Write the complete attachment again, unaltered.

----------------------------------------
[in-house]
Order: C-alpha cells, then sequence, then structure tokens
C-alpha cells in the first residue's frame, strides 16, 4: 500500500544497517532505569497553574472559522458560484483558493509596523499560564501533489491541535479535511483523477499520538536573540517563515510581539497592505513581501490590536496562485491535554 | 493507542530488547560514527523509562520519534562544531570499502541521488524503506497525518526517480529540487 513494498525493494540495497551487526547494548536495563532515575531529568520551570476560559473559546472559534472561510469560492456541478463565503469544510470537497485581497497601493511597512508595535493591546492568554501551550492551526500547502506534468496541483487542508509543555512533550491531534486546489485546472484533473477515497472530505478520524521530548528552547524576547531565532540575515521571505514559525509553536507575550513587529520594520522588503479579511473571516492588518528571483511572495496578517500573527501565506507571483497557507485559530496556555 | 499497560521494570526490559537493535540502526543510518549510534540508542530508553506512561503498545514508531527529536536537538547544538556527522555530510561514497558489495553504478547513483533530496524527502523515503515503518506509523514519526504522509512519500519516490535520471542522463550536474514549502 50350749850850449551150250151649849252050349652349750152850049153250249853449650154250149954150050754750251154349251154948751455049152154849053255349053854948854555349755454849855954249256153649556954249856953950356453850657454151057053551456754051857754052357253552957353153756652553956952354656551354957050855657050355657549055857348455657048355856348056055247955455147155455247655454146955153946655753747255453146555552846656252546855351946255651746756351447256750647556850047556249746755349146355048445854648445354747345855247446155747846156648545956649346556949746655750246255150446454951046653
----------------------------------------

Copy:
[in-house]
Order: C-alpha cells, then sequence, then structure tokens
C-alpha cells in the first residue's frame, strides 16, 4: 500500500544497517532505569497553574472559522458560484483558493509596523499560564501533489491541535479535511483523477499520538536573540517563515510581539497592505513581501490590536496562485491535554 | 493507542530488547560514527523509562520519534562544531570499502541521488524503506497525518526517480529540487 513494498525493494540495497551487526547494548536495563532515575531529568520551570476560559473559546472559534472561510469560492456541478463565503469544510470537497485581497497601493511597512508595535493591546492568554501551550492551526500547502506534468496541483487542508509543555512533550491531534486546489485546472484533473477515497472530505478520524521530548528552547524576547531565532540575515521571505514559525509553536507575550513587529520594520522588503479579511473571516492588518528571483511572495496578517500573527501565506507571483497557507485559530496556555 | 499497560521494570526490559537493535540502526543510518549510534540508542530508553506512561503498545514508531527529536536537538547544538556527522555530510561514497558489495553504478547513483533530496524527502523515503515503518506509523514519526504522509512519500519516490535520471542522463550536474514549502 50350749850850449551150250151649849252050349652349750152850049153250249853449650154250149954150050754750251154349251154948751455049152154849053255349053854948854555349755454849855954249256153649556954249856953950356453850657454151057053551456754051857754052357253552957353153756652553956952354656551354957050855657050355657549055857348455657048355856348056055247955455147155455247655454146955153946655753747255453146555552846656252546855351946255651746756351447256750647556850047556249746755349146355048445854648445354747345855247446155747846156648545956649346556949746655750246255150446454951046653